November 15, 2000
The number of individuals who experienced some unemployment during the year continued to decline. About 13 million individuals were in this category in 1999, down about 1 million from 1998.
Roughly 149 million persons worked or looked for work at some time in 1999. Thus, the 13.1 million who experienced some unemployment during the year represented a "work-experience unemployment rate" of 8.8 percent. This rate was 0.8 percentage point lower than in 1998 and the lowest since the series began in 1958.
The "work-experience unemployment rate" for blacks, 12.6 percent, was higher than the rate for either Hispanics (11.3 percent) or whites (8.2 percent). Rates decreased for most of the various worker groups over the year.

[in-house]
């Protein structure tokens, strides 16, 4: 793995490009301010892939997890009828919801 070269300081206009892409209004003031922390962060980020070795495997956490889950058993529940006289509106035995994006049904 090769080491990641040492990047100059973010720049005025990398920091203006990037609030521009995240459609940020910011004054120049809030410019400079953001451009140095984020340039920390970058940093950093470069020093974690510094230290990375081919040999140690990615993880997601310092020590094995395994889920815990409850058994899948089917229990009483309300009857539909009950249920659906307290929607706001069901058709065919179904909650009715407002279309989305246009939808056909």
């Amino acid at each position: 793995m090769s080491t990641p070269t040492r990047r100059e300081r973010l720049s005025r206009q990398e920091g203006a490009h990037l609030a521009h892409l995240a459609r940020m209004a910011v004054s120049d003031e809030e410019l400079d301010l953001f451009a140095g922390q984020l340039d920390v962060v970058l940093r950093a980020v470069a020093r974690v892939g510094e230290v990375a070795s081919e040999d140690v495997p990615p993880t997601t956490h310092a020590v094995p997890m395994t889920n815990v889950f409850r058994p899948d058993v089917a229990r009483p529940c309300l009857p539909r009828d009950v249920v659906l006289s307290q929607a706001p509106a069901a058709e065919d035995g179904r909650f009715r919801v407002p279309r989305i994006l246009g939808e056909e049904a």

Bureau of Labor Statistics, U.S. Department of Labor, The Economics Daily, Experience of unemployment continues to decline on the Internet at http://www.bls.gov/opub/ted/2000/nov/wk2/art03.htm (visited April 17, 2015).
New estimates of personal taxes in Consumer Expenditure Survey
In 2013, the Consumer Expenditure Survey improved its personal tax data.
Trends in long-term unemployment
Long-term unemployment reached historically high levels following the recession of 2007–2009.
Housing: before, during, and after the Great Recession
looks at consumer expenditures on household items, employment in residential construction, prices for household items, and injuries in occupations involved in building and maintaining our homes.